How Sympa adapted to the new normal
The pandemic forced us all to react to a new situation very rapidly. We realised that the pandemic did not only require health and safety actions. It also required thinking about the potential impact on the economy and the deep-rooted uncertainty for the future it would likely create.
Within a matter of weeks, we needed to completely rethink our people management strategies. We came to the same conclusion as so many other businesses: we needed to reprioritise, and we needed to do it quickly.
Rethinking our strategies
We needed to adapt, strengthen our teamwork and ensure that we could continue collaborating under new circumstances. Keeping colleagues close despite the new environment and finding new ways of facilitating and supporting communication was – and will continue to be – the number one priority while working in times of rapid change.
Online communication and meetings became our everyday life in a matter of hours. Lucky for us, our operations have always relied on technology, and we were quickly able to make the transition to fully digital collaboration right from day one – having our own HR system in place was naturally a great benefit.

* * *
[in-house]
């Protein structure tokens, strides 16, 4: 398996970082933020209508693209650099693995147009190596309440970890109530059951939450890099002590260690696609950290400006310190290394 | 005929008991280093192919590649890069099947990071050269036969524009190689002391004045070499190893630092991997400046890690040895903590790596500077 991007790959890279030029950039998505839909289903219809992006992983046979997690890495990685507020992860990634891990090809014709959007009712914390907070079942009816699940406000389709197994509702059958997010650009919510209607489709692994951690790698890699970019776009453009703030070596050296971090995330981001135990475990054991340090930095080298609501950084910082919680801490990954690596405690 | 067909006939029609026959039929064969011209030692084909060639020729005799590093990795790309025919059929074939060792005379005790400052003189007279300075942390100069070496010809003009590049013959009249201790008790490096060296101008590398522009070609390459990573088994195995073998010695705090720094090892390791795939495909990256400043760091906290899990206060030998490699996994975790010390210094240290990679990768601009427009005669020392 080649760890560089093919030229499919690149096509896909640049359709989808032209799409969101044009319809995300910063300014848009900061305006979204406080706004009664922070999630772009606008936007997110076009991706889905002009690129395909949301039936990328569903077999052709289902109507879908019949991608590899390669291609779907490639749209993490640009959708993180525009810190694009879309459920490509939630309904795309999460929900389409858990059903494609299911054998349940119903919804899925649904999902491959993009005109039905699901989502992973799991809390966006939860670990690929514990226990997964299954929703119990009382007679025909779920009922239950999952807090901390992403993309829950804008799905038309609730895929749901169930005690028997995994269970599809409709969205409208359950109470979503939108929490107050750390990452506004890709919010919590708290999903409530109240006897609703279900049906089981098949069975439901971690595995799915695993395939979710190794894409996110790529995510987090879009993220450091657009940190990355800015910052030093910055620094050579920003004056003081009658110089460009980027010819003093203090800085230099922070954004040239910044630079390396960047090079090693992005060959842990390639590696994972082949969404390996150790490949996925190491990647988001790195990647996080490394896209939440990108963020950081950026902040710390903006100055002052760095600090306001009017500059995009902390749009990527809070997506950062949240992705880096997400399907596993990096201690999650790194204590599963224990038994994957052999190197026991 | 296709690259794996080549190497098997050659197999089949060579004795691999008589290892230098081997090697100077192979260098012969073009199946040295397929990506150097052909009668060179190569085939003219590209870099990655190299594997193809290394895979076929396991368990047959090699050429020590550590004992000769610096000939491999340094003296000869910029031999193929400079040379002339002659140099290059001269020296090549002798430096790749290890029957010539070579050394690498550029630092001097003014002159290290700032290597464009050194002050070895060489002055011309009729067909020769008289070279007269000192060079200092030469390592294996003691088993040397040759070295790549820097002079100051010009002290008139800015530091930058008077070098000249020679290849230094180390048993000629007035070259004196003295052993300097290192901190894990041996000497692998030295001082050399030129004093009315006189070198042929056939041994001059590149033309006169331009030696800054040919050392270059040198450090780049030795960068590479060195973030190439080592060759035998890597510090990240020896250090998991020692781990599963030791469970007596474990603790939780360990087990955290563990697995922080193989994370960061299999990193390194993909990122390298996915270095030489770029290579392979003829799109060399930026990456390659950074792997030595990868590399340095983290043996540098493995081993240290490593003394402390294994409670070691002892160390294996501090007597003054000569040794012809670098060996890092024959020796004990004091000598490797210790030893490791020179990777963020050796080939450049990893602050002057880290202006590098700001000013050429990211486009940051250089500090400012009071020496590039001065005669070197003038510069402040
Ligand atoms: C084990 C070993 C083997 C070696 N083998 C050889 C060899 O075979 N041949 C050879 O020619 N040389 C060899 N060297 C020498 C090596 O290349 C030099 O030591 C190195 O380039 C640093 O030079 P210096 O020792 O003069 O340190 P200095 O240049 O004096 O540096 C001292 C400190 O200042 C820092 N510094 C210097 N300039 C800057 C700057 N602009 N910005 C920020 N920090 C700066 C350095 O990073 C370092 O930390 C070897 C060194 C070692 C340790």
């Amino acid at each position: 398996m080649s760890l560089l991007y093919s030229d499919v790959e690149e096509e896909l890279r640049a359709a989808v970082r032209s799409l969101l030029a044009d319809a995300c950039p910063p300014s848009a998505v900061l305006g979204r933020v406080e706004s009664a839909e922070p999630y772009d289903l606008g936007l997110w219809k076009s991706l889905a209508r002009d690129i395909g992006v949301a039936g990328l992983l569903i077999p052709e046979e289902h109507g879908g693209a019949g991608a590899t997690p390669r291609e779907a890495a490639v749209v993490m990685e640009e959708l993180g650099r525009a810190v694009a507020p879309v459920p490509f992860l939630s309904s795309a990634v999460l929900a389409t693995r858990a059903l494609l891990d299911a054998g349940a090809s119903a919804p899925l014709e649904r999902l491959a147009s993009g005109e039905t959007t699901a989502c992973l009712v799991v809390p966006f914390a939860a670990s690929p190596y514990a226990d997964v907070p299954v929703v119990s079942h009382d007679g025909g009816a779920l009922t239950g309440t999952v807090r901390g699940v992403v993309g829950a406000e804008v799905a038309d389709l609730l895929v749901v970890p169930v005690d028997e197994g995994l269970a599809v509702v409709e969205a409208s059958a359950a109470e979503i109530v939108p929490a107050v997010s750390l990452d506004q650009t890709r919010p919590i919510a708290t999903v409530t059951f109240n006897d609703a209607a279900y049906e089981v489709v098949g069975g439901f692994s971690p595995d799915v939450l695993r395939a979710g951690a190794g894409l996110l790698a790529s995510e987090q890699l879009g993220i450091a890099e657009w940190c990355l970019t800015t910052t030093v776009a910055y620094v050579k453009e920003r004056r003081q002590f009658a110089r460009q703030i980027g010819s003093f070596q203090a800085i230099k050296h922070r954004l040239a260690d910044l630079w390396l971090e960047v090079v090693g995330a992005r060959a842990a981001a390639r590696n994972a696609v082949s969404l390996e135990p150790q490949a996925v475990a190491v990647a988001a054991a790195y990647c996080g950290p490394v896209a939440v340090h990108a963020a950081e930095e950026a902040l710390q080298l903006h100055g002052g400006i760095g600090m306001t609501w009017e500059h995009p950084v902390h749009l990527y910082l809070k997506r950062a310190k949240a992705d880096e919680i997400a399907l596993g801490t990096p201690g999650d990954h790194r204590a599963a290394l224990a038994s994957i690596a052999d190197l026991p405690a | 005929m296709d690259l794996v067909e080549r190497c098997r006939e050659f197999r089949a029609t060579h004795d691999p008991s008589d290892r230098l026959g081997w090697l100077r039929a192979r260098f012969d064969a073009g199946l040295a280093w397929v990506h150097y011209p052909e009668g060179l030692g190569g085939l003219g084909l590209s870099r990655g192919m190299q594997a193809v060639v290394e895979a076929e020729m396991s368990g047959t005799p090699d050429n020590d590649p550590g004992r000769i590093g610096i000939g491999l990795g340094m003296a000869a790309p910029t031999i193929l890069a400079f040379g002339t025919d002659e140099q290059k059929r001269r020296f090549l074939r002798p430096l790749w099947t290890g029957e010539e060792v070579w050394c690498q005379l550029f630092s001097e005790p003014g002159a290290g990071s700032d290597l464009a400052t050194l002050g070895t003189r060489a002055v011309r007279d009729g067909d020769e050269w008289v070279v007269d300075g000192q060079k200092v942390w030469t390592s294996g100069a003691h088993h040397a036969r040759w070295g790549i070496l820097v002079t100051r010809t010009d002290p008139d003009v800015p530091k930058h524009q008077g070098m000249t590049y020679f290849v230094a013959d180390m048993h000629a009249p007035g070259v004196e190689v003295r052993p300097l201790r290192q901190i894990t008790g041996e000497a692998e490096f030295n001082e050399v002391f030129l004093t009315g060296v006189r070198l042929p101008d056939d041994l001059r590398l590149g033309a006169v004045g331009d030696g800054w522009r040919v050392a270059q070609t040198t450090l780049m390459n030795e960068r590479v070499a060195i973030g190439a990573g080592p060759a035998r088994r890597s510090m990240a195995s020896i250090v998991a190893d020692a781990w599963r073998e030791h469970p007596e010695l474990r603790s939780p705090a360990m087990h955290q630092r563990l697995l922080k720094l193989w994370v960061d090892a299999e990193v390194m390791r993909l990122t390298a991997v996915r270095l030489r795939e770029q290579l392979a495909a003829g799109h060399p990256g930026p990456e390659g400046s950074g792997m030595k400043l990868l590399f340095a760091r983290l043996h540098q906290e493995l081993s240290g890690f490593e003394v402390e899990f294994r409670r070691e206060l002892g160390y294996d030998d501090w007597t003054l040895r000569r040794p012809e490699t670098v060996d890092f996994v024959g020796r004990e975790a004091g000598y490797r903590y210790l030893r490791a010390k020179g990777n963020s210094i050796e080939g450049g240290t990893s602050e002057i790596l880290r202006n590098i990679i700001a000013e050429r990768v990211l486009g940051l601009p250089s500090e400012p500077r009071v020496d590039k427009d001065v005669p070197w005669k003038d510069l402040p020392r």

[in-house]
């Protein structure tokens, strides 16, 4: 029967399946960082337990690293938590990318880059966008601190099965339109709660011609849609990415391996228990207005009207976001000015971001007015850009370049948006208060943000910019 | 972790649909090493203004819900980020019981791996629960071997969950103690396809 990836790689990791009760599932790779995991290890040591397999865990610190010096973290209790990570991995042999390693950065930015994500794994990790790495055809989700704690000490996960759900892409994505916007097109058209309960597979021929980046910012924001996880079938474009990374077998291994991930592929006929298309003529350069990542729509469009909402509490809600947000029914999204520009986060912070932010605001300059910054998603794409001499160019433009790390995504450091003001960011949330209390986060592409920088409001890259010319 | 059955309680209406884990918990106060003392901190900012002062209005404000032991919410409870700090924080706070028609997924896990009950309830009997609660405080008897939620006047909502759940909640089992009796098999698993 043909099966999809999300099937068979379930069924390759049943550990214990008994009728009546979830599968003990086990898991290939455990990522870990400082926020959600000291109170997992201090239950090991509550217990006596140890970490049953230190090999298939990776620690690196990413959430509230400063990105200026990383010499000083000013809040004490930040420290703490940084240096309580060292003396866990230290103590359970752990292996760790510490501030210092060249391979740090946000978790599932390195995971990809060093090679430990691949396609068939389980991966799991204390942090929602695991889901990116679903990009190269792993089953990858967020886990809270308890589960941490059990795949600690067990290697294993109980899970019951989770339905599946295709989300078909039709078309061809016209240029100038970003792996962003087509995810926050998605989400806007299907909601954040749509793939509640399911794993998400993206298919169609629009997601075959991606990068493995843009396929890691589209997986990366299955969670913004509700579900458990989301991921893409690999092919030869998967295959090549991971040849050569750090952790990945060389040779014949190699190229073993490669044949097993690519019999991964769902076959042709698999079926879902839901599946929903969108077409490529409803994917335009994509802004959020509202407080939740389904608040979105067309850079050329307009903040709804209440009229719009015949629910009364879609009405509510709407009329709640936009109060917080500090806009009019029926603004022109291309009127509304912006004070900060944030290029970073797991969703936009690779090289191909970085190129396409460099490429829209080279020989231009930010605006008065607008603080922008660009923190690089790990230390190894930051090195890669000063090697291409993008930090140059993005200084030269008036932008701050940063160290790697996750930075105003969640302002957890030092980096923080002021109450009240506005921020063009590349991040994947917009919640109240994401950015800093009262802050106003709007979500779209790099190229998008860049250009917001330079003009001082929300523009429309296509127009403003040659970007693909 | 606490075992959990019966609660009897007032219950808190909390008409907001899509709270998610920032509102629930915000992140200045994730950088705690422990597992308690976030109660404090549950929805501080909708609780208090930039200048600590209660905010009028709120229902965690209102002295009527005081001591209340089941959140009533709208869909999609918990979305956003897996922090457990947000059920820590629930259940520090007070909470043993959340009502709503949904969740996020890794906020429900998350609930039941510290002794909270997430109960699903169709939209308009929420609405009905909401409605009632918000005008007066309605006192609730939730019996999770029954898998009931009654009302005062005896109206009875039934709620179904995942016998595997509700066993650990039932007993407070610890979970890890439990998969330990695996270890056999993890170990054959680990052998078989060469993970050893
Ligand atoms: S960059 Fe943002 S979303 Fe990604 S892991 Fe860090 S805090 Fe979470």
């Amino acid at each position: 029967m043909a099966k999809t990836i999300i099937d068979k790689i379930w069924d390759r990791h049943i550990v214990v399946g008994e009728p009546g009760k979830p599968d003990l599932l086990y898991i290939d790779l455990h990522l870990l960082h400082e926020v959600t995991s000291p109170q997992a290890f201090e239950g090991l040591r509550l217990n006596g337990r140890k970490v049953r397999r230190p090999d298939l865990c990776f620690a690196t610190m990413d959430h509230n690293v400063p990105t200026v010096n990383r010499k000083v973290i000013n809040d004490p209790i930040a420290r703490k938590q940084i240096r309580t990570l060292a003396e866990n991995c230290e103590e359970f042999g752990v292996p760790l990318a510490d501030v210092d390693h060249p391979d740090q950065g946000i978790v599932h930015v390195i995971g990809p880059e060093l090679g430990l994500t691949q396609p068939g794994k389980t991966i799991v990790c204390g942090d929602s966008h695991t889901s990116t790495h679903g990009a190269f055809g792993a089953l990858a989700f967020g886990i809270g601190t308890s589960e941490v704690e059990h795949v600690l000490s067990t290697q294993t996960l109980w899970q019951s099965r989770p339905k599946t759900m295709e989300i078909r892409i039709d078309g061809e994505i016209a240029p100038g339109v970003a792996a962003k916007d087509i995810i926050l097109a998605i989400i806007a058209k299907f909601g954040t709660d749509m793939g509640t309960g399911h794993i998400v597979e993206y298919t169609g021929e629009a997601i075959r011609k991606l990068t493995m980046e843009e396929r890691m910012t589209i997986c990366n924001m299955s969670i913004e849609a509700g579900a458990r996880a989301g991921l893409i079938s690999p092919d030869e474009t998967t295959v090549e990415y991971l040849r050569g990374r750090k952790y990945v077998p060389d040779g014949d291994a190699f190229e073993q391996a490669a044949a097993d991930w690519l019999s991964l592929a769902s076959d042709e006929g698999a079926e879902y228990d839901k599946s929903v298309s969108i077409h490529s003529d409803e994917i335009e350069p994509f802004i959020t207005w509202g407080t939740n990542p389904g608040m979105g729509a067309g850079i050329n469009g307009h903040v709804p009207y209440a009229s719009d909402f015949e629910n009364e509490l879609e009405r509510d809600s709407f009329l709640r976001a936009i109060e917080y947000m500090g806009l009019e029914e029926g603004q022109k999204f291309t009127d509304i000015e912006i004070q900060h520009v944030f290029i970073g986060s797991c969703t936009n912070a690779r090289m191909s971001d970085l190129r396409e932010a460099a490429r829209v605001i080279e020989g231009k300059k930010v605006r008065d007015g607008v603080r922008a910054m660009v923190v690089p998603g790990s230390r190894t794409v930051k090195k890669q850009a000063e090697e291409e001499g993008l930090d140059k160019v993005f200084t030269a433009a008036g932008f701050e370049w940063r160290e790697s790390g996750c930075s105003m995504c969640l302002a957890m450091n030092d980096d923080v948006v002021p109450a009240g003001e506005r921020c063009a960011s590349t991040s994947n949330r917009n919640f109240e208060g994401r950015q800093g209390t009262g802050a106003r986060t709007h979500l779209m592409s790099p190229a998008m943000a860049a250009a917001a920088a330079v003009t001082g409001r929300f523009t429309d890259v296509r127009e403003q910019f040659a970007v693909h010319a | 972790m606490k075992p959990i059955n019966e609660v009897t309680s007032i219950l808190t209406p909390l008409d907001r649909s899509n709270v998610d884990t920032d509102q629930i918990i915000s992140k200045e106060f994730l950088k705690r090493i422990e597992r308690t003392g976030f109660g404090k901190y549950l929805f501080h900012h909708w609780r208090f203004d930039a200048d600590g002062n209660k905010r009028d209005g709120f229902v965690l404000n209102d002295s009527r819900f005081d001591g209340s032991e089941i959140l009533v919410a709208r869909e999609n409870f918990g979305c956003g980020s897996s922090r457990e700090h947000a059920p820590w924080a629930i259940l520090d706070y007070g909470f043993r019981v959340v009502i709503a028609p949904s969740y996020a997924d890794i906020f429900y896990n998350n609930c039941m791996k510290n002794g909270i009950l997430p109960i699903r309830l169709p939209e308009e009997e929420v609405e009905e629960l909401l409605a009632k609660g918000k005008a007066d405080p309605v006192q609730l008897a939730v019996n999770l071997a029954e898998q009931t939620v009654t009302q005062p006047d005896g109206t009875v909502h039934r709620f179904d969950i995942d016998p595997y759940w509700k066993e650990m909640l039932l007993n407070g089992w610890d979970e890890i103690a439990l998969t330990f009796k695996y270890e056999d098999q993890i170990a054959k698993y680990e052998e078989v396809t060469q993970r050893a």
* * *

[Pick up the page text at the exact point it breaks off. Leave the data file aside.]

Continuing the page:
Adapting to the situation and recognising new opportunities
With the whole company working from home, we needed to provide advice for a better remote work lifestyle, starting by hosting online coffee breaks as opposed to seeing each other in the office.
We noticed quickly that the situation also brought us all together in an unexpected way: since the crisis also had an impact on our private lives, suddenly homeschooled kids were popping up in the background of online meetings and exchanging fun tips on how to keep our heads cool during home quarantine ensured that we never once forgot that, at the end of the day, we are all human.
HR’s newfound roles and responsibilities